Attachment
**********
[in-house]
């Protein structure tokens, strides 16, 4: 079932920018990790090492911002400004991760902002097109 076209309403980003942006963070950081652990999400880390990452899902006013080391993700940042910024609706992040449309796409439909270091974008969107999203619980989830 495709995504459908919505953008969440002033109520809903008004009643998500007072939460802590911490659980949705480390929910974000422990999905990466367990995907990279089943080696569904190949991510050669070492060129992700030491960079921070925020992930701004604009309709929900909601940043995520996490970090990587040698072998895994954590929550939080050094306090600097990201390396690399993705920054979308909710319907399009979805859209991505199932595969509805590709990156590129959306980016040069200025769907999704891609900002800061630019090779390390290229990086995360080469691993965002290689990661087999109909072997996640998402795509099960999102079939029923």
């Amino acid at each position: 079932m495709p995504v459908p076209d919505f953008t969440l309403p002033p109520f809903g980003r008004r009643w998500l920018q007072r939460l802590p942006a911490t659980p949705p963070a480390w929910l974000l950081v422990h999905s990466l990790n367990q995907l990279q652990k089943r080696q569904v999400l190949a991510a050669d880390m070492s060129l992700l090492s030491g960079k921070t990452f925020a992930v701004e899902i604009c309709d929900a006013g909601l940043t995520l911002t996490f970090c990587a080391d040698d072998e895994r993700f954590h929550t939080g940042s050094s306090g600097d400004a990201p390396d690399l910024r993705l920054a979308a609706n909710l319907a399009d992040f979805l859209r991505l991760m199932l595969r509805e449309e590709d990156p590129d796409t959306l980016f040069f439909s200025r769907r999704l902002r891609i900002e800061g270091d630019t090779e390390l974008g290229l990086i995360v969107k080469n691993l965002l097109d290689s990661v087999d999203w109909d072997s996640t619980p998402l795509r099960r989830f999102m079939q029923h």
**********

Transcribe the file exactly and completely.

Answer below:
[in-house]
């Protein structure tokens, strides 16, 4: 079932920018990790090492911002400004991760902002097109 076209309403980003942006963070950081652990999400880390990452899902006013080391993700940042910024609706992040449309796409439909270091974008969107999203619980989830 495709995504459908919505953008969440002033109520809903008004009643998500007072939460802590911490659980949705480390929910974000422990999905990466367990995907990279089943080696569904190949991510050669070492060129992700030491960079921070925020992930701004604009309709929900909601940043995520996490970090990587040698072998895994954590929550939080050094306090600097990201390396690399993705920054979308909710319907399009979805859209991505199932595969509805590709990156590129959306980016040069200025769907999704891609900002800061630019090779390390290229990086995360080469691993965002290689990661087999109909072997996640998402795509099960999102079939029923």
């Amino acid at each position: 079932m495709p995504v459908p076209d919505f953008t969440l309403p002033p109520f809903g980003r008004r009643w998500l920018q007072r939460l802590p942006a911490t659980p949705p963070a480390w929910l974000l950081v422990h999905s990466l990790n367990q995907l990279q652990k089943r080696q569904v999400l190949a991510a050669d880390m070492s060129l992700l090492s030491g960079k921070t990452f925020a992930v701004e899902i604009c309709d929900a006013g909601l940043t995520l911002t996490f970090c990587a080391d040698d072998e895994r993700f954590h929550t939080g940042s050094s306090g600097d400004a990201p390396d690399l910024r993705l920054a979308a609706n909710l319907a399009d992040f979805l859209r991505l991760m199932l595969r509805e449309e590709d990156p590129d796409t959306l980016f040069f439909s200025r769907r999704l902002r891609i900002e800061g270091d630019t090779e390390l974008g290229l990086i995360v969107k080469n691993l965002l097109d290689s990661v087999d999203w109909d072997s996640t619980p998402l795509r099960r989830f999102m079939q029923h």